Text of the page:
By Patricia Lee Sharpe
Somewhere recently I read an piece by a U.S.-based analyst that I can’t, however ingeniously I go googling, find now. It said something condescending like this: with the U.S. and China competing for influence in Indonesia, Indonesian leaders are going to have to pick up some extraordinary diplomatic skills in order to play the one off against the other successfully.
That Indonesia will have to string its Chinese and American suitors along in coming years I don’t doubt. But, having been fluent in Indonesian and having worked for three years in Jakarta and Medan, pursuing what is now called public diplomacy, I really did have to laugh at the suggestion that Indonesians need instruction in the subtleties of diplomatic interaction. Clearly the (happily unnamed) writer knows little of what you will (I hope) pardon me for referring to as the “Indonesian mind” in any of its many ethnic variants.
As an immediate corrective to his (it was a he) misperception, I would suggest a visit to a museum with a collection of daggers from the archipelago. A kris can be an artwork of sublime beauty. Its ways of killing have also been highly developed. Just a glance at those exquisite wavy or serrated blades, which may or may not have been anointed with poison, sends shivers down my spine. Sitting in on conversations between Indonesians, I often felt I was in the presence of some very sophisticated verbal kris-work.
Coincidentally, shortly after encountering the above cited bit of pseudo-analysis, I stumbled upon a lovely demonstration of Indonesia’s undoubted ability to understand and cope with the world as it is. The quote comes from a Jakarta Post column by veteran lawyer/politician/educator Jusuf Wanandi. He's musing over Beijing’s inept handing of economic issues sure to be discussed at the upcoming G20 meeting.
The Chinese might have a point to resist US pressures, such as to revaluate the yuan to reduce imbalances. They could do it with finesse and nuance.
This is at least expected from a big power that is self-confident and knows what it wants. One can always cooperate to find solutions, especially if one is in a better and more powerful position.
In the end, while China has elevated its stature globally, it is still limited in the economic realm. I assume Deng Xiaoping’s advice from some decades ago is still valid: Don’t have hubris, don’t be over-confident — and play your strengths with care.
Similar commentary on the Obama visit exemplifies the sort of editorial writing that also flourished in the Suharto era when I was reading newspapers in Indonesian as well as English. The style is still in style, it seems. To see what I mean, I recommend reading from start to finish a "welcome Barry" editorial. While appearing to be gratified by Obama’s bahasa-studded flattery (Obama also laid it on too icky thick in India, with Hindi, to my mind), the Post gets in some very heavy criticism, alternating ever so delicately between the pros and sorta cons, making points but refraining from anything so crude as a death blow.
When I was working in Indonesia, often preparing media reaction cables (no email then), I came to enjoy this style that frustrated many of my colleagues. "Indonesian journalists should learn to get to the point," they complained. To that there were three responses. For one thing, it was dangerous to be too overt when it came to criticizing the Suharto regime. Writing nakedly, you could end up dead; sinuous indirection would allow you to speak your mind and survive. Equally important, was the matter of language itself. Bahasa Indonesia has two passive voices and only one active voice. Finally, there’s etiquette. Even among the supposedly unrefined Bataks of North Sumatra, you couldn't just blurt things out. So Indonesian editorializing wasn’t bad writing. It’s just wasn’t American writing. And it still isn’t.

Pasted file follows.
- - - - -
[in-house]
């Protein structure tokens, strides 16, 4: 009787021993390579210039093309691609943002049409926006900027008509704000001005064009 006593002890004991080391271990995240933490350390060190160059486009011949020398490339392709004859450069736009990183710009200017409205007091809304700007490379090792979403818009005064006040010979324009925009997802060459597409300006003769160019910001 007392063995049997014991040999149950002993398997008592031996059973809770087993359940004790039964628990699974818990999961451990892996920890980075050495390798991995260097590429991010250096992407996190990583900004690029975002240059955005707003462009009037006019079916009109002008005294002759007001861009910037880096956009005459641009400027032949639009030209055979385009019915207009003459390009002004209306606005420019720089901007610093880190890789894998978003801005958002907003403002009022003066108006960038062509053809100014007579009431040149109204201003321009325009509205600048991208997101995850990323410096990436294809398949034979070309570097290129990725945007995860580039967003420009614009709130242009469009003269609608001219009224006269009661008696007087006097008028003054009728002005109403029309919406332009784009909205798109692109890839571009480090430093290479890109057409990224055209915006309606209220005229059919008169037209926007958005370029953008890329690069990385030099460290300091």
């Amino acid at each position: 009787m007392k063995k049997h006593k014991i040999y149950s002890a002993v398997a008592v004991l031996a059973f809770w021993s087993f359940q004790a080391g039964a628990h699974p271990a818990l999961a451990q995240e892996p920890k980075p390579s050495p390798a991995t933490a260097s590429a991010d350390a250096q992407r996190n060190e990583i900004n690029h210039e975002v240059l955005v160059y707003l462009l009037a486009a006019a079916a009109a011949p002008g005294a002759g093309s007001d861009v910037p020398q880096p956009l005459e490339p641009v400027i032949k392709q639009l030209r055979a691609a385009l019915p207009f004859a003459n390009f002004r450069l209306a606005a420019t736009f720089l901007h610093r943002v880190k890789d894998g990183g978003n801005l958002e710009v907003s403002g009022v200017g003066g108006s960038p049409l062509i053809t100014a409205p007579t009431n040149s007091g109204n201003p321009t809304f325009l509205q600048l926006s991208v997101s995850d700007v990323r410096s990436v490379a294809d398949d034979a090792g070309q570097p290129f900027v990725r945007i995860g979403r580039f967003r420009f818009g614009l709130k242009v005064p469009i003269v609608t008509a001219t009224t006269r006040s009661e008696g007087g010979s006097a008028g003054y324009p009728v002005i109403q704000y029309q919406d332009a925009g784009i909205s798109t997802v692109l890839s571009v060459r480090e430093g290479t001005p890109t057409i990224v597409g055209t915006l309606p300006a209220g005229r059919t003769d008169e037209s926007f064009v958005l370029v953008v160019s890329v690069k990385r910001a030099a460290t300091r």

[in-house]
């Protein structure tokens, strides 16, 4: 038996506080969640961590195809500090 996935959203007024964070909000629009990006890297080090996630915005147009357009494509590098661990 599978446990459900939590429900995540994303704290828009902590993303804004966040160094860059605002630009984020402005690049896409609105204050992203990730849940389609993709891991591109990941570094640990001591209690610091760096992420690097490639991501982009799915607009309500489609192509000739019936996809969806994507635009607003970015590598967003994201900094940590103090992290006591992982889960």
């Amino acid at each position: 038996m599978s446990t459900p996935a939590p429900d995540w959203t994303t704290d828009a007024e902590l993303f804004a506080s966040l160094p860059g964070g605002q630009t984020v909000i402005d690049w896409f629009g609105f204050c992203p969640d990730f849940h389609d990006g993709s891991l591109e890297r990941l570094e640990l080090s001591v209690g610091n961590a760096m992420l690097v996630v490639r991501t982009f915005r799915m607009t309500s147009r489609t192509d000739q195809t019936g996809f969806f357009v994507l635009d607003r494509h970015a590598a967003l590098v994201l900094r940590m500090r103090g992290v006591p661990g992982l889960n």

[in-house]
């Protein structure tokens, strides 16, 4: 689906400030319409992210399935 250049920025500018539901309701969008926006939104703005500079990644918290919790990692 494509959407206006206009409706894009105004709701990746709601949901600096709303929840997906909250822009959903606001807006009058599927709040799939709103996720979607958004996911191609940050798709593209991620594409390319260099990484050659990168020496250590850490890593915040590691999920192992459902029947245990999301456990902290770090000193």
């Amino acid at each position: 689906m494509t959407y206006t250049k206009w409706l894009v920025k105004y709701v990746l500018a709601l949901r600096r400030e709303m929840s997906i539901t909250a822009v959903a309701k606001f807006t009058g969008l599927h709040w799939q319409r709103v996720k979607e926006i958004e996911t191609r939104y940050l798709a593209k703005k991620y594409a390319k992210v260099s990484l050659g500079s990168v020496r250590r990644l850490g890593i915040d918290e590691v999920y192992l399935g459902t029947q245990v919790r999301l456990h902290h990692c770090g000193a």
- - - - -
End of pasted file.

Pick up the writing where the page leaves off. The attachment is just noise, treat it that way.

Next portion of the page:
That being the case, let me translate the Post’s conveniently Englished, Obama-centered editorials and columns into Americanese. This is what I get:
1. It was deeply insulting for Obama to cancel his previous visits. We Indonesians haven’t quite forgiven him, but we did appreciate his all-out homecoming performance this time. A caution, however. If he’s serious about how important we are to the U.S. (we’ve heard this before), he won’t cancel the trip he’s promised for next year. Still, maximal expectations have to be tempered by realism (another under-appreciated Indonesian trait). As Abdillah Toha put it in another Post column, “Despite many problems that point to the declining power of the US, America is still a superpower to be reckoned with. Thus America is more important to Indonesia than vice versa.”
2. America and Indonesia do indeed share certain constitutionally-enshrined political values (unity in diversity, religious tolerance, etc.), which should make it relatively easy to cooperate, and we love it when you Americans mention this. However, this apparent affinity can degenerate into words, words, words.
3. Yes, we Indonesians are pretty tolerant, but most of us are Muslims, and we think the U..S. condones intolerable behavior by Israel. To make this brotherhood business work, we need to see serious changes in America’s policy in the Middle East Israeli settlements need to be stopped. Israel’s disproportionate response to Palestinian provocation is also unacceptable. We didn’t hear anything encouraging during Obama’s visit.
4. Nevertheless, since we Indonesians are indeed realistic and pragmatic and because China is getting too damned peremptory, Indonesia is willing to cut the U.S. a little slack.
As Wanandi put it: “For Indonesia, a US presence in East Asia is important so Indonesia has the option to implementing [sic] a free and independent foreign policy. It is also important for other small and middle-sized countries to pursue their national interests in East Asia.”
Jakarta Post items worth reading:
For less on style and more on policy check this out: